The goal of this study was to examine temporal and spatial variability of reported cryptosporidiosis in 15 health authorities in the North West of England using regression modelling. We also examined the role of precipitation as a driving factor for seasonal variation. We separated the time series of the reported cryptosporidiosis into two processes: an endemic process and an epidemic process, and examined the spatial variability of each of these processes. In the North West region of England we observed a strong seasonal pattern that consists of two waves, spring and autumn, during which the weekly rates exceeded the endemic level 3.5 and 3 times, respectively. Health authorities with the high endemic cryptosporidiosis incidence and well-pronounced seasonal patterns exhibited a significant increase in rates of cryptosporidiosis associated with increased precipitation. The endemic level and the magnitude of epidemic peaks were inversely related, which might be indicative of multiple exposures to the pathogen in these localities and the development of some partial immunity.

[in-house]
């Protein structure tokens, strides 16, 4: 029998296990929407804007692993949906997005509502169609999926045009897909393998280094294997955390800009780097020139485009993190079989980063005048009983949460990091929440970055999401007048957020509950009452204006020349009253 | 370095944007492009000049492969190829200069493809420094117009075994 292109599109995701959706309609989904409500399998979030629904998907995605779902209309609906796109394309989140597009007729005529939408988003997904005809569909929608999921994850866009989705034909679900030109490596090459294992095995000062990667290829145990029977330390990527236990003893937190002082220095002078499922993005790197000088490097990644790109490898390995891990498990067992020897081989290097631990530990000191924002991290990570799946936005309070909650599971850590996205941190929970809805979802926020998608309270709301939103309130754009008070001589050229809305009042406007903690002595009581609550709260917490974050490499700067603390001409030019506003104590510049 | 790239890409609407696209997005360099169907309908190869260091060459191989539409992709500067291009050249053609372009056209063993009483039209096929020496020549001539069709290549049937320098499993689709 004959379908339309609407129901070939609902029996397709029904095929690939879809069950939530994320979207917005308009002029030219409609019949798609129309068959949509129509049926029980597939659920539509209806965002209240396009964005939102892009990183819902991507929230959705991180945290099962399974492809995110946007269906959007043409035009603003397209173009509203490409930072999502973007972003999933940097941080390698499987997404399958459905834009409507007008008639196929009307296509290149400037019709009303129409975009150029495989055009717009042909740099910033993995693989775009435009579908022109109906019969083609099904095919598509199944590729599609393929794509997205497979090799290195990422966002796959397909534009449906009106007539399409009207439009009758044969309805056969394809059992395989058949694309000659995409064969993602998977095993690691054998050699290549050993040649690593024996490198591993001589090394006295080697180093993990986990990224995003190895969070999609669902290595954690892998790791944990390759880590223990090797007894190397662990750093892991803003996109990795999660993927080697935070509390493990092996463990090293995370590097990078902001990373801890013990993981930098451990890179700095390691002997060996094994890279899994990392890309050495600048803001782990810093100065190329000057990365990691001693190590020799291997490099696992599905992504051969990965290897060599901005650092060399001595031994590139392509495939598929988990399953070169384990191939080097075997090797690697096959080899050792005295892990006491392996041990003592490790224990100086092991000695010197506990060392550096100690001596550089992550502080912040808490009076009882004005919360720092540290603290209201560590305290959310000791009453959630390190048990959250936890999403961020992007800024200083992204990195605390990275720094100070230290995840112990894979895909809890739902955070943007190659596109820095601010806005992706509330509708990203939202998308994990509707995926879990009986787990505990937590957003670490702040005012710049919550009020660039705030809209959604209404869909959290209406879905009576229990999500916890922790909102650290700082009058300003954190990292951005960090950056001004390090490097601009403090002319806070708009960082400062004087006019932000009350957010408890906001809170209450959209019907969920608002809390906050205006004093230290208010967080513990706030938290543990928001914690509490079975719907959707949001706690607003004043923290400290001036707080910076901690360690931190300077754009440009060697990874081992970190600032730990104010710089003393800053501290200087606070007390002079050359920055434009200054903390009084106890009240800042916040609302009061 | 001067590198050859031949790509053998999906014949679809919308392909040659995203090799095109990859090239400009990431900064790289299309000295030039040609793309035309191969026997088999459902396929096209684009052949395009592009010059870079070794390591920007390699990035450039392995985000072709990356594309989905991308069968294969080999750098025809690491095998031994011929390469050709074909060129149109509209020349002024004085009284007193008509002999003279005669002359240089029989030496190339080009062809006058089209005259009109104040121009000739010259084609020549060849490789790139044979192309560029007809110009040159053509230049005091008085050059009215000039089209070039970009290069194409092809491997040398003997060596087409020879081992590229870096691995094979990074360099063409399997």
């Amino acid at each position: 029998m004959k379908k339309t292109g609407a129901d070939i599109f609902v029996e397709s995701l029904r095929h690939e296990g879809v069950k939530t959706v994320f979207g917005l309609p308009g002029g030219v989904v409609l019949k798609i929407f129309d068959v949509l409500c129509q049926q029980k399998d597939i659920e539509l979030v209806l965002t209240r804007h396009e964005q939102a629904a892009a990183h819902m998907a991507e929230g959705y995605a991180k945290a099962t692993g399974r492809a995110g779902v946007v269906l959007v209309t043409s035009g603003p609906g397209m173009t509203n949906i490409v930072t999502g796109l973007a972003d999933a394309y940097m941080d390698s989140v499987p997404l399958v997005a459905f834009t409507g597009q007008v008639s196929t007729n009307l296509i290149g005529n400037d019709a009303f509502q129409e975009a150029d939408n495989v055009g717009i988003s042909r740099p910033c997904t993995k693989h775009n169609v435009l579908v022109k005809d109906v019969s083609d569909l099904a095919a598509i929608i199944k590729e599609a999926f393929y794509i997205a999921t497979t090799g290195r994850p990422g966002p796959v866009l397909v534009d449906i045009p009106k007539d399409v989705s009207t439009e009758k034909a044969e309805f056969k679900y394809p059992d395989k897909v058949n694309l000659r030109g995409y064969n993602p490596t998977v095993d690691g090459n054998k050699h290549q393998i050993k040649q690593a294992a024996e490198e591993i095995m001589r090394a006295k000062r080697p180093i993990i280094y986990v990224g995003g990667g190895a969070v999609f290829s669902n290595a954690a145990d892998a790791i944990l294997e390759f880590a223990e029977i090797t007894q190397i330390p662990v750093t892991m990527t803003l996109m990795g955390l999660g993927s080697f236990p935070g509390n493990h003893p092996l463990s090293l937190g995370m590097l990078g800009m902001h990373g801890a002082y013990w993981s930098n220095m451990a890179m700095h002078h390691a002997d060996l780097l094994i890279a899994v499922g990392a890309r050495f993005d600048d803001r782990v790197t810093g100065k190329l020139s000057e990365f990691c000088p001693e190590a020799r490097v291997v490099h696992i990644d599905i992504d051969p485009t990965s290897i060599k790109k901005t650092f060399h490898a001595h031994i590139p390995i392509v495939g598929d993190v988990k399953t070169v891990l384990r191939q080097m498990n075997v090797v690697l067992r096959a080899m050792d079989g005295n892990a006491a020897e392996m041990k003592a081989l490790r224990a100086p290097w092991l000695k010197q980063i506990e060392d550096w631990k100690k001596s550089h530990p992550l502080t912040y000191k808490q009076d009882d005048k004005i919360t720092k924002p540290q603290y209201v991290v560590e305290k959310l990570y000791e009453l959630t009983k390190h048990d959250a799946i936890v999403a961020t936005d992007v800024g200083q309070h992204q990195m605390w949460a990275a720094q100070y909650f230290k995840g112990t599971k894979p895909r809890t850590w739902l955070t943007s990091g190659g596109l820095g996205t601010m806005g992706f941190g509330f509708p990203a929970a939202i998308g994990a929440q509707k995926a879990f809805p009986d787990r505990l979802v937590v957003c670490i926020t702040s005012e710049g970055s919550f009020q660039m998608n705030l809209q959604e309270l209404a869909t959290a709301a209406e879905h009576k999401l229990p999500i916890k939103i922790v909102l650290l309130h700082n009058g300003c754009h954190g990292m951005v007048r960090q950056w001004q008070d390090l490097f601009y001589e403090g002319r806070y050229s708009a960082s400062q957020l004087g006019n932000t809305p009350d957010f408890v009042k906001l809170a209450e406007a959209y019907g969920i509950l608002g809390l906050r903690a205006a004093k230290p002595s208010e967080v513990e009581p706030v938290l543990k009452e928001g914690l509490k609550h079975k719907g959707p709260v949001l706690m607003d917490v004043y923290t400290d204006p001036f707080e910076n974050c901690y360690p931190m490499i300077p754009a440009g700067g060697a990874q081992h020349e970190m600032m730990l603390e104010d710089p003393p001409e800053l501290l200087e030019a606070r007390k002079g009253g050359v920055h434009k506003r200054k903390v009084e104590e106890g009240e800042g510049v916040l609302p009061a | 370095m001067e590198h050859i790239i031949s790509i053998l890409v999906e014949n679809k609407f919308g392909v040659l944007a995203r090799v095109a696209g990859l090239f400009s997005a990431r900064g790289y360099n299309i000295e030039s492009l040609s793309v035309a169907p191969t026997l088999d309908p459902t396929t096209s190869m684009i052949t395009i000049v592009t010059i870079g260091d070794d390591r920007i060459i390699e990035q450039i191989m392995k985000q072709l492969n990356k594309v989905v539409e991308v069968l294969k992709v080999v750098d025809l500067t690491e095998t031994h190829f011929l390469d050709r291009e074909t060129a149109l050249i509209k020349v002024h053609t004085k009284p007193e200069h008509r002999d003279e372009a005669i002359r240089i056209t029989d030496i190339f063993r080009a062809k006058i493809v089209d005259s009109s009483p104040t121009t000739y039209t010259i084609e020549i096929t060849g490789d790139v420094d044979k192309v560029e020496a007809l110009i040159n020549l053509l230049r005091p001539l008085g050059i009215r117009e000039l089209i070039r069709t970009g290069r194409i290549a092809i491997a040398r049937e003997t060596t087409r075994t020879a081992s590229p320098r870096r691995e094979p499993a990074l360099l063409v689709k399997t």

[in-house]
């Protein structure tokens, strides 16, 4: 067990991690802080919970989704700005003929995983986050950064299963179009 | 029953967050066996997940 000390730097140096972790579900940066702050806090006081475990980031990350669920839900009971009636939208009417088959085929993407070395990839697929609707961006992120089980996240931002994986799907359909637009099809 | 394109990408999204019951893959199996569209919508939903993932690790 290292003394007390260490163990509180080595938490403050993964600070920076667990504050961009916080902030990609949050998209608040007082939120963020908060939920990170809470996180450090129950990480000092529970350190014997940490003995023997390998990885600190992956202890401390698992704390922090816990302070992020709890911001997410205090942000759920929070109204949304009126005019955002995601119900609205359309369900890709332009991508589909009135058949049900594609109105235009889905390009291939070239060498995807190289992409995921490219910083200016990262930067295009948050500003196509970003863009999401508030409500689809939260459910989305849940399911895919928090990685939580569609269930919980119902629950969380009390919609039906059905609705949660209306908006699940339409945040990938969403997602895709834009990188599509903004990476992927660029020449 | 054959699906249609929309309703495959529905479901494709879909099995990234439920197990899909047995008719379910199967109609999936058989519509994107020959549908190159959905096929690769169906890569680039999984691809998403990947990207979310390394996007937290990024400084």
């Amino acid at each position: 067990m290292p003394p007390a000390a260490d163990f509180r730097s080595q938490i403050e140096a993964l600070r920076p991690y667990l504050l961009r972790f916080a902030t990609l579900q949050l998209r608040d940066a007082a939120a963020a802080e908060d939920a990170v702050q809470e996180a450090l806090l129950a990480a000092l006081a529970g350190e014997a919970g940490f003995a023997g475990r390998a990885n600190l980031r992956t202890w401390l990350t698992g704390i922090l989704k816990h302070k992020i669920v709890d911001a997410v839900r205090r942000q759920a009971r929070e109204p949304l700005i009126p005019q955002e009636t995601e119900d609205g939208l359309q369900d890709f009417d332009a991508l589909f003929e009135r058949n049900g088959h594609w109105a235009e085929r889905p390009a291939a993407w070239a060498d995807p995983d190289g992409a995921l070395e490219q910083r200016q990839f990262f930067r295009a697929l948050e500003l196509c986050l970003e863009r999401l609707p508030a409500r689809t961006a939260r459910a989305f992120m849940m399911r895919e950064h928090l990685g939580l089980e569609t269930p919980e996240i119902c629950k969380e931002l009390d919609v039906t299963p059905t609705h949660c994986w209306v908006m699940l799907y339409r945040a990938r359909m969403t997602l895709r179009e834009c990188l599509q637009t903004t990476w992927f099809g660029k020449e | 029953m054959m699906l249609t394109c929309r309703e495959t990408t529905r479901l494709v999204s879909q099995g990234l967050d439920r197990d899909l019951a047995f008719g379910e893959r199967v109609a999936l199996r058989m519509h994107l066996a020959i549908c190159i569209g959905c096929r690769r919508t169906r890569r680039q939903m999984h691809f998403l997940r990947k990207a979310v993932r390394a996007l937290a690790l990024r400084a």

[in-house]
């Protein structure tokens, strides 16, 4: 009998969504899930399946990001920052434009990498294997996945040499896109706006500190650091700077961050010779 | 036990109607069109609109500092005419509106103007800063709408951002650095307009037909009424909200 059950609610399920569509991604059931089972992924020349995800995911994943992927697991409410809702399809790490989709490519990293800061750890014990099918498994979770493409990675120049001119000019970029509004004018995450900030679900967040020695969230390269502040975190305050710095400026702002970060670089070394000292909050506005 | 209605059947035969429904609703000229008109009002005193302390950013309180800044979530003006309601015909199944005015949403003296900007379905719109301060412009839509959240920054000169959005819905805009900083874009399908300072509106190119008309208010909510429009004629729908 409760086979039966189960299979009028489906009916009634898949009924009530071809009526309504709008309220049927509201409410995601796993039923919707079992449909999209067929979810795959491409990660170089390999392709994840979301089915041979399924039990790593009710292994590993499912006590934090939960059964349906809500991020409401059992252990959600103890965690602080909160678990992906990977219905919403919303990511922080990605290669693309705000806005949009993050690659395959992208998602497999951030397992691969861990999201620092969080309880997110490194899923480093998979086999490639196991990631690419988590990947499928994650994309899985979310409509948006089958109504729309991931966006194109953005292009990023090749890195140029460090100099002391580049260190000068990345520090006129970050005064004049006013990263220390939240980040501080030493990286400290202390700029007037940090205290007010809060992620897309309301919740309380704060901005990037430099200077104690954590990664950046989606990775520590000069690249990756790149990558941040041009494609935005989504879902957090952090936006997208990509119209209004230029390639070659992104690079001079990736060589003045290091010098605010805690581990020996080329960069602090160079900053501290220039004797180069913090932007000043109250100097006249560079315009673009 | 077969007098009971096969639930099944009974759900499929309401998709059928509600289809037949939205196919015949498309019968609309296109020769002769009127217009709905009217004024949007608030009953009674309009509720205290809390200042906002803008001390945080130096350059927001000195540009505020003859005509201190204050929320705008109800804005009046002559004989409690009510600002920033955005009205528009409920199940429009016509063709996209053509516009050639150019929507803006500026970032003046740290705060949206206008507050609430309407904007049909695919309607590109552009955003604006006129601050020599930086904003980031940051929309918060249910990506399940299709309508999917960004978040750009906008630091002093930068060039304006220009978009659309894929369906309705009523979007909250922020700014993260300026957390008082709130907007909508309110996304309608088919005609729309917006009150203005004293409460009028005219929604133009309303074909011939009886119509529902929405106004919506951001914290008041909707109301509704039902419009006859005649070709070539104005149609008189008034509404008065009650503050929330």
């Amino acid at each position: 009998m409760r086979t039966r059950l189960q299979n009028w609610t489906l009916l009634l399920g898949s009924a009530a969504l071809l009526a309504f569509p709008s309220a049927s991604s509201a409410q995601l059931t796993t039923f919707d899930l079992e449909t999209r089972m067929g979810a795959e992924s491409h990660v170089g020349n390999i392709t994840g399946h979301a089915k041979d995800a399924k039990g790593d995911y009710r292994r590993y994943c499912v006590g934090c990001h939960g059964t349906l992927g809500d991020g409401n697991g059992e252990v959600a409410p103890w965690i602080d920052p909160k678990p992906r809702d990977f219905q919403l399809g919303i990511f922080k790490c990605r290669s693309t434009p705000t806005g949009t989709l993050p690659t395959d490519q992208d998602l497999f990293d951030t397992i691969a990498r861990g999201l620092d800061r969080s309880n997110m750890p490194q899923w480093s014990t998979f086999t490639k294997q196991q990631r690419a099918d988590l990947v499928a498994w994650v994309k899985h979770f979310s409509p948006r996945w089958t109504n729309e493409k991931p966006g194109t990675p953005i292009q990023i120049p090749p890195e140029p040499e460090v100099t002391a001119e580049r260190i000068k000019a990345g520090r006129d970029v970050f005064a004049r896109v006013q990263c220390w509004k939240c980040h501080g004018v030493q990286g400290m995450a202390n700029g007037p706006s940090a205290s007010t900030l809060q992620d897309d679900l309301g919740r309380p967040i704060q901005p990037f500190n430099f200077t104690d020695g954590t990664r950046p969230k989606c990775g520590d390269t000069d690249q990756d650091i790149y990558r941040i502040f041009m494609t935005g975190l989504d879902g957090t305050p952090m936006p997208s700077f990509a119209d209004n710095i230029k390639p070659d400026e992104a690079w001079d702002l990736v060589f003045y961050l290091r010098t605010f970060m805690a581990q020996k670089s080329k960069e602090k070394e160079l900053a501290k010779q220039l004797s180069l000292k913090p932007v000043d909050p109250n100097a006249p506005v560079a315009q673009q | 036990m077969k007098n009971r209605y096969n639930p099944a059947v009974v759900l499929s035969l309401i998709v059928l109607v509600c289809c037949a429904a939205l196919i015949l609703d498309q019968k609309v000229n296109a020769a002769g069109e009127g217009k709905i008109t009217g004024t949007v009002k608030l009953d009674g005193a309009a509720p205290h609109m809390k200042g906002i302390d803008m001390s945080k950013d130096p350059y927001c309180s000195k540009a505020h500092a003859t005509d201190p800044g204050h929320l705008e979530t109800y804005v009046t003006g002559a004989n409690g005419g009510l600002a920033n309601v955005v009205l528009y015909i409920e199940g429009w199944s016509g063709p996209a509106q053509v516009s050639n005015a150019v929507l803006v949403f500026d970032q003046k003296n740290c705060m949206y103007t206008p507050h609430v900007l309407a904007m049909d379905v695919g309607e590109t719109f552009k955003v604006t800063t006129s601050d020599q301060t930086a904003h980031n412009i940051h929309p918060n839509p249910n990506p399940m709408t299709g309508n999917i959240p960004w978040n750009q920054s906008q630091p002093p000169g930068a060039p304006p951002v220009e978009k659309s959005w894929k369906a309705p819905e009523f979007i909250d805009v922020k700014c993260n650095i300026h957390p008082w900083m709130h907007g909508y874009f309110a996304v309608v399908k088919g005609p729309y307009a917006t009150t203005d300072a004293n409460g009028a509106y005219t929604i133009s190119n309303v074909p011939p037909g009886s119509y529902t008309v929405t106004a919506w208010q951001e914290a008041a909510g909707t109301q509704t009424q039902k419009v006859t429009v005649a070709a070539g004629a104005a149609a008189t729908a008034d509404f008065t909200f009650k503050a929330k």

Effect of precipitation on seasonal variability in cryptosporidiosis recorded by the North West England surveillance system in 1990–1999
Elena N. Naumova, John Christodouleas, Paul R. Hunter, Qutub Syed; Effect of precipitation on seasonal variability in cryptosporidiosis recorded by the North West England surveillance system in 1990–1999. J Water Health 1 June 2005; 3 (2): 185–196. doi: https://doi.org/10.2166/wh.2005.0017
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